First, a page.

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Glacial Till

Glacial Till

(OP)
Anybody with a general description of Glacial Till? General classification parameters, constituents, testing, properties...
Thanks.

RE: Glacial Till

This can be applied to a variety of soil as related to glacial activity. I think the more common material under this class is that deposited by glaciers and usually having been under a substantial weight of ice.

However, go to this link for more.

http://en.wikipedia.org/wiki/Till

RE: Glacial Till

(OP)
thanks for your reply. I actually went to wikipedia and looked at.
The source of the question is we are driving steel sheet piles for a 1400' long dock. There's insufficient boreholes but what there are of them indicated the toe of the SSP would be around 3' into glacial till before bedrock. There's about 12' of soft organic sandy silt then 20' of silty clay then about 3' of glacial till then bedrock. Driving the piles is like a hot knife in butter through the silt and clay and it's turning out the till? as well. I would have thought the till would have slowed the vibro down but it barely notices the till. In the past when I've excavated in till it's dense and hard. In any case the word till was used the geotechnical report uses the following; clayey silt, few pieces of gravel, stiff qu = 2.5k/sq.ft. and/or sandy silt few pieces of gravel firm (SPT 8 blows for 0.5 feet).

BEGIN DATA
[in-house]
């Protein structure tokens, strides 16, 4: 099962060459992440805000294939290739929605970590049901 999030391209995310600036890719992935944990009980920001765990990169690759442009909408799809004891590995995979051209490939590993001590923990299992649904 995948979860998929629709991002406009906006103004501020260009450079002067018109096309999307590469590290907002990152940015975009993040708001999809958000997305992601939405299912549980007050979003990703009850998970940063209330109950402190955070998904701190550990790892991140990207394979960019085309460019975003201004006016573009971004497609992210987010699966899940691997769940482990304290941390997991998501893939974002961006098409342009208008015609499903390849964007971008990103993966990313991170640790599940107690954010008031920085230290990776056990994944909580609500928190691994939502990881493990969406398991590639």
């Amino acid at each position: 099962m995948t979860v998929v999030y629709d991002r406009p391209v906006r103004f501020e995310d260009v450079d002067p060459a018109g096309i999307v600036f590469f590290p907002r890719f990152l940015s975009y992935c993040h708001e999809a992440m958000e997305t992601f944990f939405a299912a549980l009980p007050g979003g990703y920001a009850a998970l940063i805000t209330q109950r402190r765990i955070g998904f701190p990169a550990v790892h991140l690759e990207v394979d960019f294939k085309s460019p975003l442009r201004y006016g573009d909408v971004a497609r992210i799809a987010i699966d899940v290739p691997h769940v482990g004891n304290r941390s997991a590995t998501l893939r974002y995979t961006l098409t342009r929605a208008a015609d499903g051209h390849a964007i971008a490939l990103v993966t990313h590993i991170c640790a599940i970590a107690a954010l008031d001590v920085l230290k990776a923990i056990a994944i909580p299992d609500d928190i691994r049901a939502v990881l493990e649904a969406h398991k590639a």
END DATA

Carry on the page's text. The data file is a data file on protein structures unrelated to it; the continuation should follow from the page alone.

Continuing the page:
Thoughts? Is this Till? Sure doesn't seem like it when driving through it?

RE: Glacial Till

Remember the word till refers mainly to the material, not it's density. Sort of like saying "butter" but not saying it is at room temperature as compared to just out of the freezer. So 8 blows in 5 inches is certainly not the dense stuff you had experienced. As an example for the St.Lawrence Seaway construction years ago, the glacial till was so hard that it nearly had to be blasted for loosening. I know of one earth moving contractor that went broke due to that difficulty and he had big equipment. He bid the job like the till he had been used to.

RE: Glacial Till

(OP)
thanks,
Right good to keep in mind a material name not actually it's properties such as density.

RE: Glacial Till

till can refer to any sort of heterogenous mixture of clay, silt, sand, gravel and boulders. just because silt and gravel were found in one or two borings does not mean you will not hit boulders or stiff clay. chances are high you will.

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